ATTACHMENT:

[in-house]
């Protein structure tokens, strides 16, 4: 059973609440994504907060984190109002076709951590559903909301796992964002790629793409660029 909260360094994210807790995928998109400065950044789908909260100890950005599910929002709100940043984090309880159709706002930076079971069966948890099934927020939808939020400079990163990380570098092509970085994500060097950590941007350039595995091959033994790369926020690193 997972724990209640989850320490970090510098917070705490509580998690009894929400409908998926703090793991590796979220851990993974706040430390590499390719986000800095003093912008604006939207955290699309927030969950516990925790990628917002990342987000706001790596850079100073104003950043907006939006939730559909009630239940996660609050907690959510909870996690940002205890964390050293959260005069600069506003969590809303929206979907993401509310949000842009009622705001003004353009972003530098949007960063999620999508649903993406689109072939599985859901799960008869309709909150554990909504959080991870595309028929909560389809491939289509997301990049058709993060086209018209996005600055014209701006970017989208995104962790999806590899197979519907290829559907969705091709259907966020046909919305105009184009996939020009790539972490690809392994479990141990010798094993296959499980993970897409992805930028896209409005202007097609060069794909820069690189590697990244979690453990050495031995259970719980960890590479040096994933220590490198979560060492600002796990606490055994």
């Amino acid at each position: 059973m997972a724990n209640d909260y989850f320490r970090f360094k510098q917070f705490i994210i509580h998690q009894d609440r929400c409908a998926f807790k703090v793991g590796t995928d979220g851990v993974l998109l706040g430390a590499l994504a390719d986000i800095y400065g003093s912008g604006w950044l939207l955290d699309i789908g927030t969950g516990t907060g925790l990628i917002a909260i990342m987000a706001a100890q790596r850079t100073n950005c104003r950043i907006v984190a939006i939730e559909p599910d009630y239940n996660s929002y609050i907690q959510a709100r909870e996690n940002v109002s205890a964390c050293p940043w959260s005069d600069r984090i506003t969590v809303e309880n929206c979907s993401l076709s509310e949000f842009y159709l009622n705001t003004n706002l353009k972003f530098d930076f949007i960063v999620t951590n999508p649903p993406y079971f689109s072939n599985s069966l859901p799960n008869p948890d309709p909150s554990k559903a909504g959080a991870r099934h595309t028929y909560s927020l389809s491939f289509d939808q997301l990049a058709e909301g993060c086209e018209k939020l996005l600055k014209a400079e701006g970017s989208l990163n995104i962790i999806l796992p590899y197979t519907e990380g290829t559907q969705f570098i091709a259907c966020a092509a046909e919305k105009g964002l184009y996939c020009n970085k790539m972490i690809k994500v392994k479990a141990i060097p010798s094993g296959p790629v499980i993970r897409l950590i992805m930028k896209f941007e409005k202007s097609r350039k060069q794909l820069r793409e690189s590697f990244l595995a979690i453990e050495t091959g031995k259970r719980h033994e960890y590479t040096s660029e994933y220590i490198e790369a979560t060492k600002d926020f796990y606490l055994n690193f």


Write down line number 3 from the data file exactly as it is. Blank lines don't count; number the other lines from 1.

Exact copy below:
């Amino acid at each position: 059973m997972a724990n209640d909260y989850f320490r970090f360094k510098q917070f705490i994210i509580h998690q009894d609440r929400c409908a998926f807790k703090v793991g590796t995928d979220g851990v993974l998109l706040g430390a590499l994504a390719d986000i800095y400065g003093s912008g604006w950044l939207l955290d699309i789908g927030t969950g516990t907060g925790l990628i917002a909260i990342m987000a706001a100890q790596r850079t100073n950005c104003r950043i907006v984190a939006i939730e559909p599910d009630y239940n996660s929002y609050i907690q959510a709100r909870e996690n940002v109002s205890a964390c050293p940043w959260s005069d600069r984090i506003t969590v809303e309880n929206c979907s993401l076709s509310e949000f842009y159709l009622n705001t003004n706002l353009k972003f530098d930076f949007i960063v999620t951590n999508p649903p993406y079971f689109s072939n599985s069966l859901p799960n008869p948890d309709p909150s554990k559903a909504g959080a991870r099934h595309t028929y909560s927020l389809s491939f289509d939808q997301l990049a058709e909301g993060c086209e018209k939020l996005l600055k014209a400079e701006g970017s989208l990163n995104i962790i999806l796992p590899y197979t519907e990380g290829t559907q969705f570098i091709a259907c966020a092509a046909e919305k105009g964002l184009y996939c020009n970085k790539m972490i690809k994500v392994k479990a141990i060097p010798s094993g296959p790629v499980i993970r897409l950590i992805m930028k896209f941007e409005k202007s097609r350039k060069q794909l820069r793409e690189s590697f990244l595995a979690i453990e050495t091959g031995k259970r719980h033994e960890y590479t040096s660029e994933y220590i490198e790369a979560t060492k600002d926020f796990y606490l055994n690193f």